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This remarkable book brings us an intimate and moving interpretation of the life and work of Charles Darwin, by Ruth Padel, an acclaimed British poet and a direct descendant of the famous scientist.Charles Darwin, born in 1809, lost his mother at the age of eight, repressed all memory of her, and poured his passion into solitary walks, newt collecting, and shooting. His five-year voyage on H.M.S. Beagle, when he was in his twenties, changed his life. Afterward, he began publishing his findings and working privately on groundbreaking theories about the development of animal species, including human beings, and he made a nervous proposal to his cousin Emma.Padel's poems sparkle with nuance and feeling as she shows us the marriage that ensued, and the rich, creative atmosphere the Darwins provided for their ten children. Charles and Emma were happy in each other, but both were painfully aware of the gulf between her deep Christian faith and his increasing religious doubt. The death of three of their children accentuated this gulf. For Darwin, death and extinction were nature's way of developing new species: the survival of the fittest; for Emma, death was a prelude to the afterlife.These marvelous poems--enriched by helpful marginal notes and by Padel's ability to move among multiple viewpoints, always keeping Darwin at the center--bring to life the great scientist as well as the private man and tender father. This is a biography in rare form, with an unquantifiable depth of family intimacy and warmth.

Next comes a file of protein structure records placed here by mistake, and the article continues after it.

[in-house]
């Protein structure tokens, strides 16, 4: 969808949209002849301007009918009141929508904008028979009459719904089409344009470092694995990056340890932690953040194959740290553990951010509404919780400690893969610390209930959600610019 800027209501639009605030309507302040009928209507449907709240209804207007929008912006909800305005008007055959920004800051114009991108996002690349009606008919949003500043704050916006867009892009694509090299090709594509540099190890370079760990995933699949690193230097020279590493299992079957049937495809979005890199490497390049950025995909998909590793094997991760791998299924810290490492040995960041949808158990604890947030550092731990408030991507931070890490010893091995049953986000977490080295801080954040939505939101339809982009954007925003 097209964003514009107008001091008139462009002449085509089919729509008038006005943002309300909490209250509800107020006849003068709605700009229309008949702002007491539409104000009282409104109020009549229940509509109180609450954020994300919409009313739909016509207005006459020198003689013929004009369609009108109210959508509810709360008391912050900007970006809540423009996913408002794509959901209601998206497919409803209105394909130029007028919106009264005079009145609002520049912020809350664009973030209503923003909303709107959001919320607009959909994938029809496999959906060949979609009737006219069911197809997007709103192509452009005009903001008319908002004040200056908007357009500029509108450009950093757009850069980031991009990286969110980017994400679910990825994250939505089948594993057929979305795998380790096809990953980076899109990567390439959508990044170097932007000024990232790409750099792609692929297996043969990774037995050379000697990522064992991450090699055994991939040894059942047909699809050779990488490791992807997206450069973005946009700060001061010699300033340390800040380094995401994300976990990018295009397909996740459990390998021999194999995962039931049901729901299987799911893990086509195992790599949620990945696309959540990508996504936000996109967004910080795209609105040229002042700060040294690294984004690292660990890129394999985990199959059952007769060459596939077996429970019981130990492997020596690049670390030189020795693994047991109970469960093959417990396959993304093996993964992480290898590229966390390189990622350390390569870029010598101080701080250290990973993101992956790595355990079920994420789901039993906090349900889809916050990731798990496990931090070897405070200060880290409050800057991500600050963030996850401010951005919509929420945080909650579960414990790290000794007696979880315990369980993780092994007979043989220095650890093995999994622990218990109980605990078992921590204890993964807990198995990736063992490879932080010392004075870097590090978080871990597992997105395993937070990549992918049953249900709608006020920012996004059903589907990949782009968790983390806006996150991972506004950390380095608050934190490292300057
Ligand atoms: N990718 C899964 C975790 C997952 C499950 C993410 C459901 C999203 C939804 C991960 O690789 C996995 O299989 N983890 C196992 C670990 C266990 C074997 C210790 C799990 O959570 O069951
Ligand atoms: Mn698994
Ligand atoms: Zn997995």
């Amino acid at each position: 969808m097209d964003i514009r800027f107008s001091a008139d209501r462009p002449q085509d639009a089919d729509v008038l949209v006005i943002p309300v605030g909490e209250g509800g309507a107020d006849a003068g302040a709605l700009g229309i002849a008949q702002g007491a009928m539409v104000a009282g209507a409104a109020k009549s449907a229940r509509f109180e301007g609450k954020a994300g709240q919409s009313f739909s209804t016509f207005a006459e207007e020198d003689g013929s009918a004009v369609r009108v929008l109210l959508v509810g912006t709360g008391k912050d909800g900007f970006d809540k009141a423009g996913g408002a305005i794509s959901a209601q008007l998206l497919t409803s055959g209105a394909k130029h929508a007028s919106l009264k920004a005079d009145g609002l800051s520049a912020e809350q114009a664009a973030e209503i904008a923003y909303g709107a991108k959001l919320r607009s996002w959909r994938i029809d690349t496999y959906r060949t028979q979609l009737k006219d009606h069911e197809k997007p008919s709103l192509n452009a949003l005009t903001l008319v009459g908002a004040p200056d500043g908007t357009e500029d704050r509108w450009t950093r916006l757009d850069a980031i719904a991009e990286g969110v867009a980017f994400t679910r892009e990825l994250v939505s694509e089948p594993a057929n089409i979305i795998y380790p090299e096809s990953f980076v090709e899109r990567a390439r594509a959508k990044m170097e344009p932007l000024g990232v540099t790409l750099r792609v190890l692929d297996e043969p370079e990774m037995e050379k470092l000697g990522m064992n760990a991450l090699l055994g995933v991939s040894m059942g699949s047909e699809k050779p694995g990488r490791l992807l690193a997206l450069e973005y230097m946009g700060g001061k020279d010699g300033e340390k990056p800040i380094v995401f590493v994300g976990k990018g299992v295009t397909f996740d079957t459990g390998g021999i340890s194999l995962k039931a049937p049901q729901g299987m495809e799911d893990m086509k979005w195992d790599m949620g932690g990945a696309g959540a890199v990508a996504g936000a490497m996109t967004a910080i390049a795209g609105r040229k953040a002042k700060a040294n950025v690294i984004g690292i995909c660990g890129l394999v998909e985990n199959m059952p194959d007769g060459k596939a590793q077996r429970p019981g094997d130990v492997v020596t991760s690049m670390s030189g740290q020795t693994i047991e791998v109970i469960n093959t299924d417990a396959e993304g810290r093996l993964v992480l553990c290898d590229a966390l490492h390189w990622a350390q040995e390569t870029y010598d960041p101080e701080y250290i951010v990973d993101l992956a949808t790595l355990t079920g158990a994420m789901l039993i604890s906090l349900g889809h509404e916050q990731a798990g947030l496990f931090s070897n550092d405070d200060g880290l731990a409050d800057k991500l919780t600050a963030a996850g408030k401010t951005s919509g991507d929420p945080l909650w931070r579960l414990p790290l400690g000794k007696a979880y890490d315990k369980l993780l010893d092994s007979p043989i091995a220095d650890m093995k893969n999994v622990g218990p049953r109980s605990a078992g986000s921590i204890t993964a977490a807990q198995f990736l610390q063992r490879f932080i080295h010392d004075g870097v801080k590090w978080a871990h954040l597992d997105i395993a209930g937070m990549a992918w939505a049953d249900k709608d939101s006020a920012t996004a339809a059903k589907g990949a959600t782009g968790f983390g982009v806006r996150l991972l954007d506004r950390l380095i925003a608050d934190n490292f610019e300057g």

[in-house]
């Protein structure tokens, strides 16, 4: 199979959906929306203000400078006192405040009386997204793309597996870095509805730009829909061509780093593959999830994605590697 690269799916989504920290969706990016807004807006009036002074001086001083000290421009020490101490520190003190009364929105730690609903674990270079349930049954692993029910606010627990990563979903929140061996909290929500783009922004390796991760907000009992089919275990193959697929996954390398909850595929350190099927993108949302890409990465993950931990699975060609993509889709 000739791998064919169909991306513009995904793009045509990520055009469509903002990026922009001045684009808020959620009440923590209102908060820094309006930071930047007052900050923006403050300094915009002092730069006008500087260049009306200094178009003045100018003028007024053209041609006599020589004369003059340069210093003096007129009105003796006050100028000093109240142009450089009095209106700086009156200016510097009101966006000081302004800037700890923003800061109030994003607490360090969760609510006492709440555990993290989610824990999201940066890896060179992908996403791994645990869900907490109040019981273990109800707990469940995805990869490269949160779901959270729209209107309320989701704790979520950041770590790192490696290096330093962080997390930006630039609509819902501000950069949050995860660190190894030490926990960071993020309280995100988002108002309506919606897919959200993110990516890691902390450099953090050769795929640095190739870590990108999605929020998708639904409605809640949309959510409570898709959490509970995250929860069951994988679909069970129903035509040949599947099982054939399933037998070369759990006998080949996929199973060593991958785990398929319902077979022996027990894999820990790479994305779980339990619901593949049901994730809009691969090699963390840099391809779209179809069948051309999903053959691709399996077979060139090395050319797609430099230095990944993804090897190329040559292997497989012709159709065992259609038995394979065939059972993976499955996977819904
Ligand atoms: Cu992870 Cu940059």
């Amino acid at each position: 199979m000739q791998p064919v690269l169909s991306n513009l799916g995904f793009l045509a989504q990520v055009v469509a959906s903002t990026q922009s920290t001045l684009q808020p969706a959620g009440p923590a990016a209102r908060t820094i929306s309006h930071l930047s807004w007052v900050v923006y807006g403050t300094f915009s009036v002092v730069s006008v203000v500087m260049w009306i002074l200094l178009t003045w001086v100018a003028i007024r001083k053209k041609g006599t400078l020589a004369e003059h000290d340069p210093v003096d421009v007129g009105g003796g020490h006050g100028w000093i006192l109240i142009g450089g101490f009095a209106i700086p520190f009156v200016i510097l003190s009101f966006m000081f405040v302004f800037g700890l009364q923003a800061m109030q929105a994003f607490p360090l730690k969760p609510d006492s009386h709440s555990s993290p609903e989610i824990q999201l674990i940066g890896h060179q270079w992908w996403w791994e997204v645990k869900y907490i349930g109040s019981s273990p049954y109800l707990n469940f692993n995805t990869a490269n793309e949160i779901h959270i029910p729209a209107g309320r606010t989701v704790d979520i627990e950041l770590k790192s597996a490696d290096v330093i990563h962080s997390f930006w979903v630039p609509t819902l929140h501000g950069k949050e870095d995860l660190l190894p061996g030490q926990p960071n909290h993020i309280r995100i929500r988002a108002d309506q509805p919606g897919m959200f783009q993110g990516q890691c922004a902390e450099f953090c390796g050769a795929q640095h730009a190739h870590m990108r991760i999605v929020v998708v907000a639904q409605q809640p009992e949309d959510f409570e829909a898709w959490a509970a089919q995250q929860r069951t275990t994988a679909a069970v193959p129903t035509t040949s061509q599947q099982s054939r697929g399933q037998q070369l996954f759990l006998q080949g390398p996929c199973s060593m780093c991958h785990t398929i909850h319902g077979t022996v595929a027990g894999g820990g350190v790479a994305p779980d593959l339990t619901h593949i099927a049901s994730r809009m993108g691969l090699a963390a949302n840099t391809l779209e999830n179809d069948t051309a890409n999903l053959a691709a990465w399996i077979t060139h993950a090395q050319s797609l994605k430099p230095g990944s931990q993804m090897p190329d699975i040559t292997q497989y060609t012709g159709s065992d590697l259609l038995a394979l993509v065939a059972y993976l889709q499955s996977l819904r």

"Life began with migration." In a magnificent tapestry of life on the move, Ruth Padel weaves poems and prose, science and religion, wild nature and human history, to conjure a world created and sustained by migration.'We're all from somewhere else,' she begins. "Migration builds civilization but also causes displacement." From the Holy Family's Flight into Egypt, the Lost Colony on Roanoke and the famous photograph 'Migrant Mother', she turns to John James Audubon's journey from Haiti and France, heirlooms carried through Ellis Island, Kennedy's "society of immigrants" and Casa del Migrante on the Mexican border.But she reaches the human story through the millennia-old journeys of cells in our bodies, trees in the Ice Age, Monarch butterflies travelling from Alaska to Mexico. As warblers battle hurricanes over the Caribbean and wildebeest brave a river filled with the largest crocodiles in Africa, she shows that the purpose of migration for both humans and animals is survival.